As a young atheist growing up in a communist country that imprisoned and executed believers, Plator Collaku was determined to join the fight against God and His people.
Just like the Apostle Paul, Collaku started his life attacking Christians, but God had different plans.
Now this former atheist is leading a revival like never before seen in this Eastern European country.
Collaku grew up in Albania in the 1990s, just after the fall of the Iron Curtain.
Like any curious teenager, he pondered many questions about life, but God and religion were subjects he didn’t want to hear about.
When he was given a Bible as a teenager, there was an address inside for a Christian meeting in his hometown. After first refusing to go, he changed his mind when a classmate told him “cute girls” would be there.
After deciding to attend, he planned to disrupt the meeting with a question that had been piquing his curiosity: Who created God?
“It was almost impossible to give a reasonable answer,” the young atheist recalled.
After attending the meetings for six weeks, often disrupting the teaching, a church leader told him he was merely fighting with God and challenged him to read his Bible.
One verse stood out to him, Matthew 7:7: “Ask, and it will be given to you; seek, and you will find; knock, and it will be opened to you.”
Collaku challenged God to reveal Himself to him.
Six months later, he gave his life to Jesus.
“In those six months, God was working in my heart and changing me from a person who didn’t believe in Him to a person who fell in love with Him forever,” Collaku tells Calvary Chapel Magazine.
Years later, as a Christian, he led the development of a day center for street children in Albania and is now the director of a boy’s orphanage.
He also oversees two Christian churches and three church plants that are in the process of becoming affiliated with Calvary Chapel Church in New Jersey.
Religion was once outlawed in Albania under the harsh regime of communist dictator Enver Hoxha, but Christianity is now on the rise.
Collaku is doing his part. Last fall, he helped host a two-day Biblical Leadership Conference that included 140 pastors and leaders from four Eastern European nations.
It also featured three pastors from New Jersey: John Durante, senior pastor of Jersey Shore Calvary Chapel in Point Pleasant Beach; Frank Ippolito, senior pastor of Calvary Chapel Vineland; and John’s cousin Michael Durante.
Michael Durante is the pastor of Hope Albanian Church, an evangelical church that ministers to Albanian immigrants in Elmwood, NJ.
Collaku organized the conference to teach biblical leadership to the churches he oversees. Even church leaders in Albania don’t have a deep historical understanding of scripture having grown up in a country where Christianity was banned for so many years, he said.
“One of the biggest things I [emphasize] is discipleship. We want leaders who are strong in the Word of God,” Collaku told the magazine.
“We talked about the characteristics of elders and deacons. The churches are now in the phase of setting up elders and deacons; the structure of the church should be based on the biblical writings of the apostles.”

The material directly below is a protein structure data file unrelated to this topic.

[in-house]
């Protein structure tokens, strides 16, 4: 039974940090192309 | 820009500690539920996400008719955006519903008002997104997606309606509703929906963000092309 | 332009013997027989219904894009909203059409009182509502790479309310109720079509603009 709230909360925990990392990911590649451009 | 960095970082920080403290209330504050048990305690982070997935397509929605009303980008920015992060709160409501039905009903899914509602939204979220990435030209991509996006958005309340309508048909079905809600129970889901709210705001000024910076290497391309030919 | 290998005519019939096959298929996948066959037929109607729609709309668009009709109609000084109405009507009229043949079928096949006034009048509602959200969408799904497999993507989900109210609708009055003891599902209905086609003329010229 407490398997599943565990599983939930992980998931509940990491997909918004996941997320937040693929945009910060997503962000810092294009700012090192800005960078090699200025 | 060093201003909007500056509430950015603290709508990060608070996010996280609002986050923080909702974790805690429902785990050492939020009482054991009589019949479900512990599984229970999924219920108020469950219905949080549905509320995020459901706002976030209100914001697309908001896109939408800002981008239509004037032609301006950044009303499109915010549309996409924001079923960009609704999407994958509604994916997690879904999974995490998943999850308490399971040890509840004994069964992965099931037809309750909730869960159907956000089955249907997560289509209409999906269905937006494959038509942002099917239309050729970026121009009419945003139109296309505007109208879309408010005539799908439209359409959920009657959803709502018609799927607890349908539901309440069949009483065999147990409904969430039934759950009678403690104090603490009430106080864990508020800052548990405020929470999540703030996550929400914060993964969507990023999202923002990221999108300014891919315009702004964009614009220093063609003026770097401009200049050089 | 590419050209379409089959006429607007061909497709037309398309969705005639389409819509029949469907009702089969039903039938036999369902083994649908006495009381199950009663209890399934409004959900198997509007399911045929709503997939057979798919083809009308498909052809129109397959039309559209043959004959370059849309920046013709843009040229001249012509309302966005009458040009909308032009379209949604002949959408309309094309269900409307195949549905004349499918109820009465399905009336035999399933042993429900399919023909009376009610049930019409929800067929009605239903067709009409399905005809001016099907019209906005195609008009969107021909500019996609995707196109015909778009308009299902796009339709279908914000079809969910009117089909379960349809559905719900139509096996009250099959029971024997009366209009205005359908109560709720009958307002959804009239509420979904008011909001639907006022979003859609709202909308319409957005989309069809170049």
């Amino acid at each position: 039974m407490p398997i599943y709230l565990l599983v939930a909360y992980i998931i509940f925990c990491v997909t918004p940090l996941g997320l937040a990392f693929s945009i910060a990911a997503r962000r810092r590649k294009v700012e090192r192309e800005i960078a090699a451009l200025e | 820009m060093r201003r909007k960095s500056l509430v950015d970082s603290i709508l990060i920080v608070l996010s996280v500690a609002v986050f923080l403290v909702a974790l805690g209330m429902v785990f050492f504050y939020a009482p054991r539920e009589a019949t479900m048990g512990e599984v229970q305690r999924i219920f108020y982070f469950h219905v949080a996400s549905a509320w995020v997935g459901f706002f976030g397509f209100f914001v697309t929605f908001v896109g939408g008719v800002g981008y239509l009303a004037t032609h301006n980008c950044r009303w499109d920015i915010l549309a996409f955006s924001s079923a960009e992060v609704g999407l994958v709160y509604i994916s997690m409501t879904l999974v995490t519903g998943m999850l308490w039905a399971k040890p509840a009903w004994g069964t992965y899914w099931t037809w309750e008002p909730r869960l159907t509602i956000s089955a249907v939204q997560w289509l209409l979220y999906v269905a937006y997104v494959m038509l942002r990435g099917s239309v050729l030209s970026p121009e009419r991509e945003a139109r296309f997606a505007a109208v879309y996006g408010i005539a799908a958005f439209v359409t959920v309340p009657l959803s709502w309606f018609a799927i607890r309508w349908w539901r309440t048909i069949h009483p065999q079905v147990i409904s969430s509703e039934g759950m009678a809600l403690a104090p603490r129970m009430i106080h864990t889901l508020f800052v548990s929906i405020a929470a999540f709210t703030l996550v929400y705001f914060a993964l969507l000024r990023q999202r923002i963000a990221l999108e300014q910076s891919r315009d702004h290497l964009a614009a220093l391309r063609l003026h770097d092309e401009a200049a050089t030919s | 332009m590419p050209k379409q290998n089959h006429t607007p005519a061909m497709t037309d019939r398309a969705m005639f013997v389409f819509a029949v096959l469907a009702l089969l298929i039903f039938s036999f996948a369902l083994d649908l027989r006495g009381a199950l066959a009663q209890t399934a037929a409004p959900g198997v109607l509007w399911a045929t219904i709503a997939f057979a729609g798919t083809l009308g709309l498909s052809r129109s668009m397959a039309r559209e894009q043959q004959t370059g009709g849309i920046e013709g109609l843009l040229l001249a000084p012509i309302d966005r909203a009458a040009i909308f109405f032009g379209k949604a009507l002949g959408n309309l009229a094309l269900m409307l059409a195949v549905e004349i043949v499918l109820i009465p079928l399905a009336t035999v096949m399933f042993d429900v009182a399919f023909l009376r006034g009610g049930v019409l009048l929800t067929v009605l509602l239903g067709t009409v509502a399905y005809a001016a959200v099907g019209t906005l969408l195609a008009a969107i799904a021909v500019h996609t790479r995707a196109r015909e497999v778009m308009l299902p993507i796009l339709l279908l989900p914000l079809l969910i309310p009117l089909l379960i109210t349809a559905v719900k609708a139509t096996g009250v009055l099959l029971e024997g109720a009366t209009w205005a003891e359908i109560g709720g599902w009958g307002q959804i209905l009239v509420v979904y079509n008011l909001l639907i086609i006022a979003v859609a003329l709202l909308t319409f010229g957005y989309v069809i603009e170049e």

Collaku invited leaders from 30 evangelical churches and organizations from Albania, Macedonia, Greece, and Kosovo.
“The Lord gave me an opportunity I couldn’t even set up for myself,” John Durante said. “You don’t have to ask a pastor twice to teach a group of young people who are highly motivated to learn about God and biblical leadership.”
The pastors taught from the Books of Nehemiah, Ephesians and Timothy about how to build a church and implement effective church leadership.
“Honestly, all we did was typical, humble, verse-by-verse teaching, taking the Word of God at face value and applying it literally,” John Durante said.
Collaku envisions one day having a church in every town and village in eastern Albania around the town of Korce, which hosted underground Christian churches during the years of communist rule.
“Our desire is to see these communities transformed by the Gospel … by the spoken Word and good deeds,” he said.
Most of the conference attendees were between the ages of 18 and 35, many young Christians “with a heart for God,” Collaku said.
“I’m blessed by their energy, by the way their lives have been changed,” he said. “Some of them have come from drugs and very bad behavior.”
“That’s the power of the Gospel. It transforms people.”
“Once we started teaching, they ate it up,” Ippolito said. “They were all so on fire, excited about Jesus and wanting to serve Him.”
“I saw a lively group of people who were hungry for God’s Word. The verse-by-verse teaching was almost like throwing gasoline on the fire.”
American Tom Grimes, pastor of The Refuge Church in Tirana, Albania, a Calvary Chapel church plant, said more young families are attending Albanian churches than in the past.
“It’s neat to see a second generation coming,” he said. “Married people with families are coming out to Tirana and [other churches in] Albania to serve and show how to live as Christian families.”
“I know God has a plan for Albania. Even when I get frustrated or worn out in what I’m doing here, God reminds me that I’m here getting ready for revival.”
Durante hopes to see his small New Jersey church and the larger Calvary Chapel fellowship continue to support the missions and ministries in Albania.
He sees God working miracles there.
“I feel like God’s getting ready to do something [big] there,” he said. “He’s raising up His Church, building a foundation that’s preparing them to serve.”